Carbon is another issue that looms large on the horizon for corporate Australia and the consumer. Switkowski notes that both the Government and the opposition are moving carefully on this issue and he argues that they are right to do so. “It is more important that we set in place the right environmental strategy and long-term goals than to score political points or trigger a burst of well meaning, but pointless activity. Any emissions trading framework must have appropriate mid-term and long-term GHG targets, a sensible CO2 permit pricing trajectory, coverage of as many emitting sources and industries as possible, flexibility as commercial and community behaviours evolve and a careful eye on economic consequences and the strategies of our trading partners.”

But he says the whole trading regime does play to the strengths of Australia’s financial institutions, who are among the most innovative in the world, and our world class economists. He says Australian financial institutions should have a central role in helping design an emissions trading framework that could be bolted onto other international schemes or contain design elements that the rest of the world could copy.

Switkowski argues that the challenge to meet the quantitative goals set in reducing greenhouse gases are so great that governments, corporates and the public will need to use every tool available. A properly designed emissions trading system will help drive the right behaviours and direct capital investment to cleaner alternatives. “We’re also reasonably profligate emitters on a per capita basis,” he notes – and moves to conserve energy, tighten building regulations to achieve energy efficiencies, while enabling an increasing use of renewables are important steps in the right direction and the progressive deployment of nuclear power. “All these things have to be in place,” he says.

The reason is that Australia – and other countries – will have to make a dramatic U-turn in their emissions trajectories if they are to meet the sort of goals described in the IPCC report – where the objective is to limit global warming to less than three degrees by the end of this century.

To do that, many countries, and the Labor party in Australia, are talking of a 60 per cent reduction in emissions from 1990 levels. In Australia’s case, emissions in that year totaled 500 million tonnes. The country’s business-as-usual growth scenario will put those emissions at 1,000 million tonnes by 2050. That means, if the 60 per cent reduction is met, Australia’s emissions path needs to turn back to 200 million tonnes, or an 80 per cent cut from business as usual.

“Australia’s challenge is massive and it mirrors the global situation,” he says. “I don’t despair of the future so much. I am more concerned that environmental tasks we set ourselves are based upon clear-eyed expectations of what we are trying to achieve and why, and that we measure progress appropriately. While I don’t discount the merits of many people doing many small things to improve our environment, if our task is to reduce emissions globally, then Australia’s goal must be to leverage the relationships we have with the biggest emitters and to develop new technologies for international markets.”

Switkowski notes that the biggest emitters – particularly the US and China – have only recently become fully engaged in the debate. He concedes that the balance of probabilities suggests emissions will continue to rise for some decades yet and that the world will have to adapt to a warmer and more volatile climate. But he says it’s too early to be discouraged. Once the most important emitters – the US, China, Japan, India, Russia, Indonesia and the EU – agree on steps to tackle the issue, an outcome on the horizon,?the rest of the world will support it and rapid progress would follow.

“Interestingly, the outlook for coal is for increasing global demand for a generation or more (currently 5.5 billion tonnes per year producing 20 billion tonnes of GHG, or half the world’s emissions). This suggests that a national priority for Australia should be improving the efficiency of burning coal and developing the means for capturing and storing combustion products. When it comes to GHG mitigation, there may be nothing more important for us to work on.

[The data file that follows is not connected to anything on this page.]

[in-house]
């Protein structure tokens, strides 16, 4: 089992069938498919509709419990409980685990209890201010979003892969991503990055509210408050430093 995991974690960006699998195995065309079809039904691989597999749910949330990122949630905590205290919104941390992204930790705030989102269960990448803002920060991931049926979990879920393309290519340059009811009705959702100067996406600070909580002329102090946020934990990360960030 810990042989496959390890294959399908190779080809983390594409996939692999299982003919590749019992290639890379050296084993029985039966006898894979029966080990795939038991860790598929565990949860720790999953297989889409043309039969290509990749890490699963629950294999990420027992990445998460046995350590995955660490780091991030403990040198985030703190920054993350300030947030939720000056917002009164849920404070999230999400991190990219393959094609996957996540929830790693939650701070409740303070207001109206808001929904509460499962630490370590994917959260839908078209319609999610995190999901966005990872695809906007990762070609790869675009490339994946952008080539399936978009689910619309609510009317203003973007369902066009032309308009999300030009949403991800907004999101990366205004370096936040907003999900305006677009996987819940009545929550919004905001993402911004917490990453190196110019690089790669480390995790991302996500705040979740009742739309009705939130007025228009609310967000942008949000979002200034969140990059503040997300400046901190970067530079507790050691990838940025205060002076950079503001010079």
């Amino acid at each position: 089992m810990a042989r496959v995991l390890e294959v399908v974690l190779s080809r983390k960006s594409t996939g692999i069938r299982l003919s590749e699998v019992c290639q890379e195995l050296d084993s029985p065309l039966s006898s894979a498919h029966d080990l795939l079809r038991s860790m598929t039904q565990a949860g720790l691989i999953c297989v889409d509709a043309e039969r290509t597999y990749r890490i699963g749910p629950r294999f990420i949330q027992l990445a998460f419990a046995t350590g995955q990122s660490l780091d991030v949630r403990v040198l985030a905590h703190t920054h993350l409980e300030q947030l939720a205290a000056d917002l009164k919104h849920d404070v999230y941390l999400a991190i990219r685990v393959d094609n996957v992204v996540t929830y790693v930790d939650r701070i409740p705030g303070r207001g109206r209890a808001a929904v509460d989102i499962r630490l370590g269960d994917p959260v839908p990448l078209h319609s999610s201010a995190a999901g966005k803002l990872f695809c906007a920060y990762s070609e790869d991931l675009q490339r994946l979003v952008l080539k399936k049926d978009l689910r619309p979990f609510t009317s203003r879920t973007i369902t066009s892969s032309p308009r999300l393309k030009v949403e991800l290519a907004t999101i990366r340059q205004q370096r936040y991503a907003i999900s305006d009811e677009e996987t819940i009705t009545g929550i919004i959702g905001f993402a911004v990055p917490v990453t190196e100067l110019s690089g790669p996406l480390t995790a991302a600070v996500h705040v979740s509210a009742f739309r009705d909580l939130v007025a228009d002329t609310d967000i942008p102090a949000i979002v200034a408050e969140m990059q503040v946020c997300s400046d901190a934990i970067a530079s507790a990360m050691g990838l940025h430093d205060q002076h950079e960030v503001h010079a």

“Also as another 20 or so countries consider moving down the nuclear path, and nuclear power moves above 16 per cent of worldwide electricity generation, Australia joining that community and facilitating access to our uranium could also lessen the dependence upon fossil fuels in a material way.”

Switkowski says there is no doubt that the quality of debate around nuclear energy has improved dramatically in recent years and, he notes with some relief, can even be discussed in polite society as a valid, even preferred, option for future baseload electricity production in Australia.

As an example, he notes that as recently as 2006, the three biggest objections to nuclear power in Australia were concerns about long lived toxic waste, the possibility of a catastrophic accident such as Chernobyl, and terrorism or proliferation. Those fears were forged during the 70s and 80s and have remained unchallenged for the past 20 years.

But in 2007, against the background of national concerns with global warming, Switkowski says the principal reservations about nuclear energy have an altogether different and commercial hue. Now, they are about costs, lead-times and proposed locations – although the treatment and storage of radioactive waste remain of general concern.

“I am a product of an era where nuclear physics offered a very promising, intellectually satisfying and even glamorous career,” he says. “That fell off the charts in the 1970s, but some people are now referring to a ‘nuclear renaissance’.”

Not only does ANSTO represent something of a homecoming for the former student, the timing is also good. “There’s no doubt that things have changed dramatically and positively in the last year. There is a growing awareness and appreciation of the many contributions of nuclear technology –?in medical diagnosis and treatment, radiopharmaceuticals, and in industry. With a new research reactor, a supportive government and emerging national interest in nuclear energy, there is a buzz around ANSTO and a confidence generated by the broader community respect for the quality of the people we have here and the work that we do,” says Switkowski.

The Hon. Malcolm Turnbull MP, Minister for the Environment and Water Resources, will talk about the challenges and opportunities facing the business sector in a carbon-constrained world on Thursday, 27 September at an AICD lunch at the Amora Jamison Hotel in Sydney.